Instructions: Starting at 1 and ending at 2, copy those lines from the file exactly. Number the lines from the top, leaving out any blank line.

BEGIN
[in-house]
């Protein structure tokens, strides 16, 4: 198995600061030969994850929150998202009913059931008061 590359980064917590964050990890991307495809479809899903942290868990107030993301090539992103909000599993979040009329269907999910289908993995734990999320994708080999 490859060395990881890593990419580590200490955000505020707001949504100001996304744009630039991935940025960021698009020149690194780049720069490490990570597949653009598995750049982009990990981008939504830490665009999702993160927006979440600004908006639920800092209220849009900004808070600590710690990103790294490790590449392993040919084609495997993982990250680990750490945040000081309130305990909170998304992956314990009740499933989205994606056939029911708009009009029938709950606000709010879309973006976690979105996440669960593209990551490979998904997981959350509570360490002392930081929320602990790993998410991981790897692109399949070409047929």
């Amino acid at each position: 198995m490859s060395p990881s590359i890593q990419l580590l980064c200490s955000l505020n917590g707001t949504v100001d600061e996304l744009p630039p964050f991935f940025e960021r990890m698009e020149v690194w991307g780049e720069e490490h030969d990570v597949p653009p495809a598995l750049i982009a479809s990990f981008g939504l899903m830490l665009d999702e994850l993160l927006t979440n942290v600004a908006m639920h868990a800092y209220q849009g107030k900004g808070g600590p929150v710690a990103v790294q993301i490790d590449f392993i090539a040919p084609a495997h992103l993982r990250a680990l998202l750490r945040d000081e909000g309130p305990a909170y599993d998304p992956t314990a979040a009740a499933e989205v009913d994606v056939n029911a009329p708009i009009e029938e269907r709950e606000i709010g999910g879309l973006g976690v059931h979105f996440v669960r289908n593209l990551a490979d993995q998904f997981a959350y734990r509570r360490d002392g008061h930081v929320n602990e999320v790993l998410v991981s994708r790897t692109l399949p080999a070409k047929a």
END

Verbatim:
[in-house]
């Protein structure tokens, strides 16, 4: 198995600061030969994850929150998202009913059931008061 590359980064917590964050990890991307495809479809899903942290868990107030993301090539992103909000599993979040009329269907999910289908993995734990999320994708080999 490859060395990881890593990419580590200490955000505020707001949504100001996304744009630039991935940025960021698009020149690194780049720069490490990570597949653009598995750049982009990990981008939504830490665009999702993160927006979440600004908006639920800092209220849009900004808070600590710690990103790294490790590449392993040919084609495997993982990250680990750490945040000081309130305990909170998304992956314990009740499933989205994606056939029911708009009009029938709950606000709010879309973006976690979105996440669960593209990551490979998904997981959350509570360490002392930081929320602990790993998410991981790897692109399949070409047929």